Dubwiser/ Laid Blak/ White Bicycles/ Rasta4Eyes – live review
You can tell a man by the company he keeps. Lee ‘Scratch’ Perry’s quality and reputation is underlined by four special support acts. ‘Scratch’ junkie Sean Diamond celebrates.
As anyone who’s witnessed a set from the great man will surely tell you, a Lee ‘Scratch’ Perry show transcends the idea of the mortal ‘gig’ and instead offers up a completely unique, involving experience that works on both a communal and internal level. One thing that’s struck me after thrice seeing the great man is the quality of the support slots at each show which completely poo-poo the notion that reggae is somehow ‘dead’ and confirm that the British reggae scene is, in fact, more alive, exciting and vibrant than ever.
In these austere times, and with the zombie conglomerate Camoron And The Condemned seemingly hell bent on making the lives of all but the richest of their multi-millionaire flesh eating friends a nightmare which even Freddy Krueger would run away screaming from, we need fire in our hearts and smiles on our faces. In the order of viewing, here are four Lee Perry supports who have knocked me for six with their sets. First up….
The first time I saw Scratch was at The Regal in Oxford. A local band called Dubwiser came on stage and blew me away completely; a thrilling rollercoaster ride through the soundworlds of roots, dub, dancehall, ragga, punk, pop, psychedelia and beyond, with the dreadlocked frontman Jonas acting as the operator, one of the most compelling live acts I have ever witnessed. ‘Eyepopper’ is the leading track from the new ‘Dubwiser Dancehall’ EP, a catchy slice of electro-ragga with Jonas and drummer Spider taking centre stage in the video. Not to be missed!
2. Laid Blak
The second band on at The Regal were Laid Blak. Hailing from the fair old city of Bristol, a hot bed of musical talent and innovation, Laid Blak proceeded to dazzle with their white-hot, energetic 21st century sonic meltdown, several of their songs sounding like about twelve different genres all playing at once full blast on a specially erected PA at the top of an armoured tank. Centred around the bass line for The Stranglers’ classic ‘Golden Brown’, this new video is a shining example of the band’s bouncy, boundless enthusiasm and insight. Is that summer I can see on the horizon?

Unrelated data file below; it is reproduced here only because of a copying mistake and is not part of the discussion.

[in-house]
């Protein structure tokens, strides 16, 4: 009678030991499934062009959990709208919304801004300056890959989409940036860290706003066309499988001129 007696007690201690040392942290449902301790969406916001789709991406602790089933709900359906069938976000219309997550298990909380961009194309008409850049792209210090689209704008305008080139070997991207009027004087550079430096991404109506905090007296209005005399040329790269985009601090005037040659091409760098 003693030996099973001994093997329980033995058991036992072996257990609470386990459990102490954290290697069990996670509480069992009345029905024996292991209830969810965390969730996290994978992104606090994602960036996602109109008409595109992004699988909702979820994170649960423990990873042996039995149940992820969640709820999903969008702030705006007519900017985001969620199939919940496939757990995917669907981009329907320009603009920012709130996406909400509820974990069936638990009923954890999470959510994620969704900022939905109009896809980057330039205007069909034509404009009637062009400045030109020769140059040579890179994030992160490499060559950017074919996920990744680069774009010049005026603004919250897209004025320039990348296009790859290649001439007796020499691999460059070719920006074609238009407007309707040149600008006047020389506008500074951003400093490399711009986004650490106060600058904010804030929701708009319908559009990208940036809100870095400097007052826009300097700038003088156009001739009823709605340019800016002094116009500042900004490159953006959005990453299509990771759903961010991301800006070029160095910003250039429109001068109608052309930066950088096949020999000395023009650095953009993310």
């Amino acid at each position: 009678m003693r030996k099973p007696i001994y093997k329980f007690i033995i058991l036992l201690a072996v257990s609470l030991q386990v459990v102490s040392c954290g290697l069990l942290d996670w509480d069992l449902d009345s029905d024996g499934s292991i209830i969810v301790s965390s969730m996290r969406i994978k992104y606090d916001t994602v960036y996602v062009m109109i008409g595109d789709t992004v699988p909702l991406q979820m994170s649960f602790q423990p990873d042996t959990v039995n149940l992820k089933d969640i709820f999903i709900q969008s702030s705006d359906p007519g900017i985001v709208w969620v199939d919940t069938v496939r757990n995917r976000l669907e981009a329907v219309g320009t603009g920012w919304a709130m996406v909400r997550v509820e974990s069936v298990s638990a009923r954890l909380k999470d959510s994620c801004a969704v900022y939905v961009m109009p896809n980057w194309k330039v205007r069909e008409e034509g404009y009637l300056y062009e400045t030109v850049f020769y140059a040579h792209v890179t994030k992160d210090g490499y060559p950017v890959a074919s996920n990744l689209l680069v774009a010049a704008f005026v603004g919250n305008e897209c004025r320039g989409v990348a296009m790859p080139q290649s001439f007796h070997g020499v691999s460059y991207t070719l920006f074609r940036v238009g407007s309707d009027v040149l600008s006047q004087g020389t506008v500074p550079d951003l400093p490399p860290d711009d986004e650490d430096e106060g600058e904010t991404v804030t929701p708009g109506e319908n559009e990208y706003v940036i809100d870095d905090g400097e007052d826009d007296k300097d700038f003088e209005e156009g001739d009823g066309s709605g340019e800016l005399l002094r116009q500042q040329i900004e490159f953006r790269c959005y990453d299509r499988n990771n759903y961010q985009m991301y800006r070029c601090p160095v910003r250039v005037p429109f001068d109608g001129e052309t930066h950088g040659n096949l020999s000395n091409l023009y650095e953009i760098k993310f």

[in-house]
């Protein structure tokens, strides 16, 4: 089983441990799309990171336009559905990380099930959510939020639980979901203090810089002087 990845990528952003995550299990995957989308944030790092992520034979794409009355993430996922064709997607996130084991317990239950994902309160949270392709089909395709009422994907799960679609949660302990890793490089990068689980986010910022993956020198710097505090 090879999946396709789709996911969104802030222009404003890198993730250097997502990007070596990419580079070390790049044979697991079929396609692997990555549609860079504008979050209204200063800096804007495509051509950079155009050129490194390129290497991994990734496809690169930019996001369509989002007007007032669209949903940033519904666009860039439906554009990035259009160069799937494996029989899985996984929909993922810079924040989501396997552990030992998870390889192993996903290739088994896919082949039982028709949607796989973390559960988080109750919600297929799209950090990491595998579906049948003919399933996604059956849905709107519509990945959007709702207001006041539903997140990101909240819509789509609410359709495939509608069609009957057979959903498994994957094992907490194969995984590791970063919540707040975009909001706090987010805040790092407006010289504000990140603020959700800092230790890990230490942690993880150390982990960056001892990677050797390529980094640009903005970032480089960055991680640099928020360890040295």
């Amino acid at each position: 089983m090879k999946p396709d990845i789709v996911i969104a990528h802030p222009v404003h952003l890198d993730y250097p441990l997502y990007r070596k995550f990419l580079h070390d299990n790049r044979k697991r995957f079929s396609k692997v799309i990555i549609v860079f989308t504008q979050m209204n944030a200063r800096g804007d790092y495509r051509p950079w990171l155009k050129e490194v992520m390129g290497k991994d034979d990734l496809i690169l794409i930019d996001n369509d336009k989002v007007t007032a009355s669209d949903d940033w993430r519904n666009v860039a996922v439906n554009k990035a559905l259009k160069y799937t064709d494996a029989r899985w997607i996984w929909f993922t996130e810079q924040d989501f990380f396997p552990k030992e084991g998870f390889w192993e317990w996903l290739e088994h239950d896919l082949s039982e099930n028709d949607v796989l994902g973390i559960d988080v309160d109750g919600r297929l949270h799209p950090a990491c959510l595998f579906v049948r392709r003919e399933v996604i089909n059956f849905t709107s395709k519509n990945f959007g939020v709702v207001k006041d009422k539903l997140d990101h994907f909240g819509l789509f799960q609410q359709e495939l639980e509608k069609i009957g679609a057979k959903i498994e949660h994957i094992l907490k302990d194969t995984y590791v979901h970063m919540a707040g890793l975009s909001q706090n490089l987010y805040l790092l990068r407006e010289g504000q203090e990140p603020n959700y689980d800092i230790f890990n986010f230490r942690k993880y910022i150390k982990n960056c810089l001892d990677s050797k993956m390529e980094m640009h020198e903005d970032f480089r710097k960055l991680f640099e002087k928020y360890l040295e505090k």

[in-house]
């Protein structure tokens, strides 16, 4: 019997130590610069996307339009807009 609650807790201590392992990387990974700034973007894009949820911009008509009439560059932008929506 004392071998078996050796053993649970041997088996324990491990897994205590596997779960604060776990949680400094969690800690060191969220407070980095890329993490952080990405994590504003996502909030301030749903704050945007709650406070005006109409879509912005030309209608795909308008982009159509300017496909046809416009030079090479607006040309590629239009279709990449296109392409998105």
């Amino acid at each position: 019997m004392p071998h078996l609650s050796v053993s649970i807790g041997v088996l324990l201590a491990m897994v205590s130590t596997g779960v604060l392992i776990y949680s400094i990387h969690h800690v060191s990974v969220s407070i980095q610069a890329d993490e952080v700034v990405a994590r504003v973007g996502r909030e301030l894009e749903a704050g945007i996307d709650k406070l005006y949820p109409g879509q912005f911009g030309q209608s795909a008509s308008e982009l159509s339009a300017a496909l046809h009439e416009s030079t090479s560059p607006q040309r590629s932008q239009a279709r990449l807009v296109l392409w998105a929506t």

3. White Bicycles
Describing themselves as “sunshine music from Toxteth”, I came across White Bicycles at Mr Pipecock Jackson’s show at Eric’s, Liverpool, in February last year. A riot of brass, bass, ska, steel drums and surfing, this Liverpudlian eight piece astounded with their versatility and wide range of influences; everything from indie punk to ska, pop, roots and more reflective numbers like the featured track, ‘Today’, a righteously blissed-out aural evocation of lying on a Caribbean island with an ice cold can of Lilt, by way of the River Mersey. Who needs a holiday?
The most recent discovery, the support for Mr Perry at his Kazimier show. Combining the anger and energy of punk, the fire and brimstone sermonising of roots and the foreboding cobwebs of dub, Greater Manchester/Merseyside’s Rasta4Eyes mean business. Frontman Billy McKelvie is a formidable stage presence; alternating between guitar, harmonica and melodica and with a steely, thousand yard stare in his eyes which practically screams “madman”, these young men are not to be messed with. Intense stuff, not to be taken lightly. Essential.
Lee ‘Scratch’ is currently in the middle of a UK tour, dates can be found here. Be sure to get along and report back on the, inevitably, great support acts!
All words by Sean Diamond. More work by Sean Diamond can be found in his Louder Than War author archive.